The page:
Effect of Exenatide on Weight and Metabolic Profile in Obese Insulin-Resistant Individuals and Results after Drug Discontinuation

Program: Abstracts - Orals, Featured Poster Presentations, and Posters
Session: SUN 839-872-Diabetes & Obesity Management
Sunday, June 16, 2013: 1:45 PM-3:45 PM
Expo Halls ABC (Moscone Center)

Poster Board SUN-854
James Kuang Tam*1, Tracey L McLaughlin2, Cindy A Lamendola3, Kimberly Dana Lerner4, Marcia Peck5 and Li Fen Liu6
1Stanford University Medical Center, Stanford, CA, 2Stanford University School of Medicine, Stanford, CA, 3Stanford Univ, Menlo Park, CA, 4Boulder Medical Center, Boulder, CO, 5Sutter East Bay Medical Foundation, Piedmont, CA, 6Stanford University, Palo Alto, CA

Exenatide is a GLP-1 agonist and exerts its influence on satiety, resulting in weight loss.   While it is known that exenatide results in weight loss, it is not known whether weight loss is maintained after drug discontinuation. 


We sought to evaluate persistence of weight and metabolic benefits of exenatide in moderately-obese prediabetics one year after discontinuing the drug.


We recruited healthy volunteers with BMI 25-36 kg/m2 and prediabetes diagnosed via oral glucose tolerance testing.  Sixty-six obese insulin-resistant subjects qualified for the study.  In a double blinded, randomized controlled design, 34 patients were assigned to placebo and 32 patients were assigned to exenatide.  Exenatide was started at 5 mcg twice a day for 4 weeks and then increased to 10 mcg twice a day for 26 weeks and then discontinued at week 30.  For the first 16 weeks all subjects were placed on a hypocaloric diet with a calorie deficit of 750 kcal/day and biweekly visits with study dietitians to review weight and food diary.  After week 16, no further dietary advice was provided and patients were allowed to eat as they wished, although they continued on their assigned study drug. Weight, fasting glucose, 2 hour oral glucose tolerance testing, fasting lipid panel, and insulin levels were measured at 0, 16, 30 weeks, and 1 year.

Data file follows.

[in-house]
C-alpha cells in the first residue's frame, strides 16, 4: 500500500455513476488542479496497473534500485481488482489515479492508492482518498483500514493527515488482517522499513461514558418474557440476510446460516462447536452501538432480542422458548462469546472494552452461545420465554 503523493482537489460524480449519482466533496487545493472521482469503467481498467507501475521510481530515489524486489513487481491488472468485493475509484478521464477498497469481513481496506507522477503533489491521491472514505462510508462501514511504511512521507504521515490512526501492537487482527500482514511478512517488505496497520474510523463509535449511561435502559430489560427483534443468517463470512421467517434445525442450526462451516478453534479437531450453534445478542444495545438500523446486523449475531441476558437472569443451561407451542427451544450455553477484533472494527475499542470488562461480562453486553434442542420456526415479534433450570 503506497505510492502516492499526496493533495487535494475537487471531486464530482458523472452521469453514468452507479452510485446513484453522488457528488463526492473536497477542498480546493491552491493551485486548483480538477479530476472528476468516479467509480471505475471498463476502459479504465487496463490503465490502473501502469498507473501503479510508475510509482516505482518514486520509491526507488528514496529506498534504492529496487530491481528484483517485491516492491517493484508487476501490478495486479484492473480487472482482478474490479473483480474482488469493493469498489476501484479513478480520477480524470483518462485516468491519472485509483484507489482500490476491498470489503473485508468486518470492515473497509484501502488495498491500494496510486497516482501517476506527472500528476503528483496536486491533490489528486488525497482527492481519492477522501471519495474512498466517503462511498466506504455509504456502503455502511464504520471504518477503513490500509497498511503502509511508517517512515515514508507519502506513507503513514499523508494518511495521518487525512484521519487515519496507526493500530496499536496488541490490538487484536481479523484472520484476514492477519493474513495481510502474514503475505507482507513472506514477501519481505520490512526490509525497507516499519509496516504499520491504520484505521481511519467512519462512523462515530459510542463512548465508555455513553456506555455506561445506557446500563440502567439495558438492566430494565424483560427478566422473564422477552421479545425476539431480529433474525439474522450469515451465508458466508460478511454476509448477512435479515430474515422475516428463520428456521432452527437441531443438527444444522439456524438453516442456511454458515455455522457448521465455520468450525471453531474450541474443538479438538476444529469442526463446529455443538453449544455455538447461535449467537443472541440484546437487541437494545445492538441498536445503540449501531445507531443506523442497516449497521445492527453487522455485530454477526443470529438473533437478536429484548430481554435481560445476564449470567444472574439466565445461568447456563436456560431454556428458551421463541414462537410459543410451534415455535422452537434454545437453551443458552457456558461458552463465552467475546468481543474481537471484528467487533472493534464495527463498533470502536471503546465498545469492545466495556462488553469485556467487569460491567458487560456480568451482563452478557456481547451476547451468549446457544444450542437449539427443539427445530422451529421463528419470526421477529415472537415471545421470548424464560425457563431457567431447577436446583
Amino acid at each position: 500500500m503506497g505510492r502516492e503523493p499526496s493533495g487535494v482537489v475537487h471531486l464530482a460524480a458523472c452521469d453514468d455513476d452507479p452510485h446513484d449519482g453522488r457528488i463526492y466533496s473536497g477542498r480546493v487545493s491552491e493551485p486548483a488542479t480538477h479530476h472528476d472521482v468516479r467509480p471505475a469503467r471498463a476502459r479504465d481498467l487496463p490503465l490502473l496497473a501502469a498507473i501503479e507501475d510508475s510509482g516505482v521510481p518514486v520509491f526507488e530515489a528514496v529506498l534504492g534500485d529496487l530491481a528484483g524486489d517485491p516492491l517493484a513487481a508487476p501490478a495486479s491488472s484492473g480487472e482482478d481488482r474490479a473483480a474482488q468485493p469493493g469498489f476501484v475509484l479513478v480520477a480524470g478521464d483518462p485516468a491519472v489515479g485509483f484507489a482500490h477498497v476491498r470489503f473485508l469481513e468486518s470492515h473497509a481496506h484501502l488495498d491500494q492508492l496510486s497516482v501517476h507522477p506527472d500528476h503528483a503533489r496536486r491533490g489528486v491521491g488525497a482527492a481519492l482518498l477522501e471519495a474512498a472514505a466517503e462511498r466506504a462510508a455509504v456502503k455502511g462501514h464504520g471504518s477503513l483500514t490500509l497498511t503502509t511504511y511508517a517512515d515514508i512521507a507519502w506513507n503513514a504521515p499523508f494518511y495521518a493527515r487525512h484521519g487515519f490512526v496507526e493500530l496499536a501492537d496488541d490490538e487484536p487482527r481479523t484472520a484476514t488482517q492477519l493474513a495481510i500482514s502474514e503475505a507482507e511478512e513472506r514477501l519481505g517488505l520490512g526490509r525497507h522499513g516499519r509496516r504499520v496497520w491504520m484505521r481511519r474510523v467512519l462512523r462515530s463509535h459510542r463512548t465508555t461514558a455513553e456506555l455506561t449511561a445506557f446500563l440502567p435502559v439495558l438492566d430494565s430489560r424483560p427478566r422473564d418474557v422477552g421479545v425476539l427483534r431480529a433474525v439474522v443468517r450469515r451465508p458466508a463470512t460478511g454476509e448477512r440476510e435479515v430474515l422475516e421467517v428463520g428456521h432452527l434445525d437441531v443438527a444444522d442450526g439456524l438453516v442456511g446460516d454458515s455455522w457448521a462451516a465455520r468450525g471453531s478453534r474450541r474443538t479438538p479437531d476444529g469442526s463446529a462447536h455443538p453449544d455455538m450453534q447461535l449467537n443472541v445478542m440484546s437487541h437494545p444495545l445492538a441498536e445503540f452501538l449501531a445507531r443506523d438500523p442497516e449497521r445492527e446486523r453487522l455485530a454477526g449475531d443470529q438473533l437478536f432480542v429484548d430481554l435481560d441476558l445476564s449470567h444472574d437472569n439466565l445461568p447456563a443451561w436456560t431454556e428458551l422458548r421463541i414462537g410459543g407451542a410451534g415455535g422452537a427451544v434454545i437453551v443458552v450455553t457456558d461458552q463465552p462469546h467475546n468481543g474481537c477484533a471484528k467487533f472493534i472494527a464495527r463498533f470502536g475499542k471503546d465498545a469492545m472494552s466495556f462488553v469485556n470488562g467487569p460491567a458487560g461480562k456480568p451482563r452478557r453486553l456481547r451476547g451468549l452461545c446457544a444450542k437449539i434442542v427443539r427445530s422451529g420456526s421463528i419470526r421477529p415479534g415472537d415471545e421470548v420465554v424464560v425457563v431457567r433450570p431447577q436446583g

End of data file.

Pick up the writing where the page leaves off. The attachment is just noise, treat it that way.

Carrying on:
In the exenatide group, subjects lost 7.1 kg compared to the placebo group which lost 6.8 kg at 30 weeks compared to their baseline weights (p=0.68).  At one year follow up, subjects in the exenatide group subjects had lost 3.5 kg versus 3.3 kg in the placebo group compared to baseline (p=0.93).  During week 30 to 1 year, the exenatide group regained 58.8% and placebo 61.1% of the weight lost during the previous 30 weeks (p=0.77).  27.6% of subjects in the exenatide group converted from either impaired fasting glucose or glucose tolerance to normal fasting glucose or glucose tolerance at 30 weeks versus 25.9% of subjects in the placebo group.  15.8% of subjects in the exenatide group converted from either impaired fasting glucose or glucose tolerance to normal fasting glucose or impaired glucose tolerance vs. 18.8% in the placebo group at the 1 year interval. 


Exenatide results in weight loss and increased conversion of insulin resistant to non-insulin resistant states.  While subjects receiving exenatide benefit from weight loss, approximately 58.8% of this loss is regained within 1 year.

Nothing to Disclose: JKT, TLM, CAL, KDL, MP, LFL

*Please take note of The Endocrine Society's News Embargo Policy at http://www.endo-society.org/endo2013/media.cfm